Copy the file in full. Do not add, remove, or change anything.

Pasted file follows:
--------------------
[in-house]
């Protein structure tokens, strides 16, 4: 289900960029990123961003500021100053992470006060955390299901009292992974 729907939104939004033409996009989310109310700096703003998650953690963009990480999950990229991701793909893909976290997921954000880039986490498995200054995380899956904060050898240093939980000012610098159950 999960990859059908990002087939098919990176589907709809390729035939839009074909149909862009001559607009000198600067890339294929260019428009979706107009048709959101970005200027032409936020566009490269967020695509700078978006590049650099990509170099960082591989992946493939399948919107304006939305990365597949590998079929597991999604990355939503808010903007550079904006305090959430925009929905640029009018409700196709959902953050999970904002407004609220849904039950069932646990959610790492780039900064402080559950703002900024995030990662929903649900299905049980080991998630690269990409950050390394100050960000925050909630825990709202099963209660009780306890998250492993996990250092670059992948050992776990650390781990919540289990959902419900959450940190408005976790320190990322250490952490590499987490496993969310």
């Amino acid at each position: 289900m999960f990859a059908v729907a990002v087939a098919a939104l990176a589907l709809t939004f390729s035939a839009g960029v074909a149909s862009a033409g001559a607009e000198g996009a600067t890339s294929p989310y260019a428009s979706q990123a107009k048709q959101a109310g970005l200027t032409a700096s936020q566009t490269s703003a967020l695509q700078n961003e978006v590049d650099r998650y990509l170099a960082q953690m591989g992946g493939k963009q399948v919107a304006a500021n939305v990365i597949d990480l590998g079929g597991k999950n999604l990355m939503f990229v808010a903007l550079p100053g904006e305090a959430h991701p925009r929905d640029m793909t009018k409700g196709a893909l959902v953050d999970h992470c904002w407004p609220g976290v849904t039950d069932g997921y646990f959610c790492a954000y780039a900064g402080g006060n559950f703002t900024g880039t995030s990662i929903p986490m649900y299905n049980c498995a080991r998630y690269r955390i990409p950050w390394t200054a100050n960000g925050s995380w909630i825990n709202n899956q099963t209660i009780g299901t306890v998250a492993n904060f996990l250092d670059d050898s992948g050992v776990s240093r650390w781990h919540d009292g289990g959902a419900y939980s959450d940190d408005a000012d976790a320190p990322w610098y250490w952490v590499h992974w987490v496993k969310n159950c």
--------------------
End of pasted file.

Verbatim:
[in-house]
């Protein structure tokens, strides 16, 4: 289900960029990123961003500021100053992470006060955390299901009292992974 729907939104939004033409996009989310109310700096703003998650953690963009990480999950990229991701793909893909976290997921954000880039986490498995200054995380899956904060050898240093939980000012610098159950 999960990859059908990002087939098919990176589907709809390729035939839009074909149909862009001559607009000198600067890339294929260019428009979706107009048709959101970005200027032409936020566009490269967020695509700078978006590049650099990509170099960082591989992946493939399948919107304006939305990365597949590998079929597991999604990355939503808010903007550079904006305090959430925009929905640029009018409700196709959902953050999970904002407004609220849904039950069932646990959610790492780039900064402080559950703002900024995030990662929903649900299905049980080991998630690269990409950050390394100050960000925050909630825990709202099963209660009780306890998250492993996990250092670059992948050992776990650390781990919540289990959902419900959450940190408005976790320190990322250490952490590499987490496993969310």
């Amino acid at each position: 289900m999960f990859a059908v729907a990002v087939a098919a939104l990176a589907l709809t939004f390729s035939a839009g960029v074909a149909s862009a033409g001559a607009e000198g996009a600067t890339s294929p989310y260019a428009s979706q990123a107009k048709q959101a109310g970005l200027t032409a700096s936020q566009t490269s703003a967020l695509q700078n961003e978006v590049d650099r998650y990509l170099a960082q953690m591989g992946g493939k963009q399948v919107a304006a500021n939305v990365i597949d990480l590998g079929g597991k999950n999604l990355m939503f990229v808010a903007l550079p100053g904006e305090a959430h991701p925009r929905d640029m793909t009018k409700g196709a893909l959902v953050d999970h992470c904002w407004p609220g976290v849904t039950d069932g997921y646990f959610c790492a954000y780039a900064g402080g006060n559950f703002t900024g880039t995030s990662i929903p986490m649900y299905n049980c498995a080991r998630y690269r955390i990409p950050w390394t200054a100050n960000g925050s995380w909630i825990n709202n899956q099963t209660i009780g299901t306890v998250a492993n904060f996990l250092d670059d050898s992948g050992v776990s240093r650390w781990h919540d009292g289990g959902a419900y939980s959450d940190d408005a000012d976790a320190p990322w610098y250490w952490v590499h992974w987490v496993k969310n159950c």